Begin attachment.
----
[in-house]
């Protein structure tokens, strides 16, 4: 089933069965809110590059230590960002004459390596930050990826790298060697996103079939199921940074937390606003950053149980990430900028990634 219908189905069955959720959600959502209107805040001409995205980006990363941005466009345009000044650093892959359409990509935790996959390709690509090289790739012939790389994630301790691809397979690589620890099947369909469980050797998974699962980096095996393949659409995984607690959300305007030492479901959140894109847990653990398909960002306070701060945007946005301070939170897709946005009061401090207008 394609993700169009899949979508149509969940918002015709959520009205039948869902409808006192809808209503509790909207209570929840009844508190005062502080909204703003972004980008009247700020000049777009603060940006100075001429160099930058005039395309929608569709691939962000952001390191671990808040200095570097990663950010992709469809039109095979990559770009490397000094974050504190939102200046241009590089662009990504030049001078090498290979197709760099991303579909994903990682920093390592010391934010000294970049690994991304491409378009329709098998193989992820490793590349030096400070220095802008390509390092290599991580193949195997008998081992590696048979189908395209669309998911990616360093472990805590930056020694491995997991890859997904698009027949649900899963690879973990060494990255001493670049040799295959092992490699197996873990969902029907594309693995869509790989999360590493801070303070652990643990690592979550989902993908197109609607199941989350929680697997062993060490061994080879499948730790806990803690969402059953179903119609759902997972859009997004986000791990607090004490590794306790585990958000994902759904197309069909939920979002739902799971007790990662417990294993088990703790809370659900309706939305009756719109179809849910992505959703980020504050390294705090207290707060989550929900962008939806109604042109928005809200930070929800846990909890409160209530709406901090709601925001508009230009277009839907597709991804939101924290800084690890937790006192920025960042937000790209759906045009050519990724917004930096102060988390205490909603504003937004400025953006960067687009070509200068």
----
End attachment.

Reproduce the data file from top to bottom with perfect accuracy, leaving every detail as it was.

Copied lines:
[in-house]
């Protein structure tokens, strides 16, 4: 089933069965809110590059230590960002004459390596930050990826790298060697996103079939199921940074937390606003950053149980990430900028990634 219908189905069955959720959600959502209107805040001409995205980006990363941005466009345009000044650093892959359409990509935790996959390709690509090289790739012939790389994630301790691809397979690589620890099947369909469980050797998974699962980096095996393949659409995984607690959300305007030492479901959140894109847990653990398909960002306070701060945007946005301070939170897709946005009061401090207008 394609993700169009899949979508149509969940918002015709959520009205039948869902409808006192809808209503509790909207209570929840009844508190005062502080909204703003972004980008009247700020000049777009603060940006100075001429160099930058005039395309929608569709691939962000952001390191671990808040200095570097990663950010992709469809039109095979990559770009490397000094974050504190939102200046241009590089662009990504030049001078090498290979197709760099991303579909994903990682920093390592010391934010000294970049690994991304491409378009329709098998193989992820490793590349030096400070220095802008390509390092290599991580193949195997008998081992590696048979189908395209669309998911990616360093472990805590930056020694491995997991890859997904698009027949649900899963690879973990060494990255001493670049040799295959092992490699197996873990969902029907594309693995869509790989999360590493801070303070652990643990690592979550989902993908197109609607199941989350929680697997062993060490061994080879499948730790806990803690969402059953179903119609759902997972859009997004986000791990607090004490590794306790585990958000994902759904197309069909939920979002739902799971007790990662417990294993088990703790809370659900309706939305009756719109179809849910992505959703980020504050390294705090207290707060989550929900962008939806109604042109928005809200930070929800846990909890409160209530709406901090709601925001508009230009277009839907597709991804939101924290800084690890937790006192920025960042937000790209759906045009050519990724917004930096102060988390205490909603504003937004400025953006960067687009070509200068």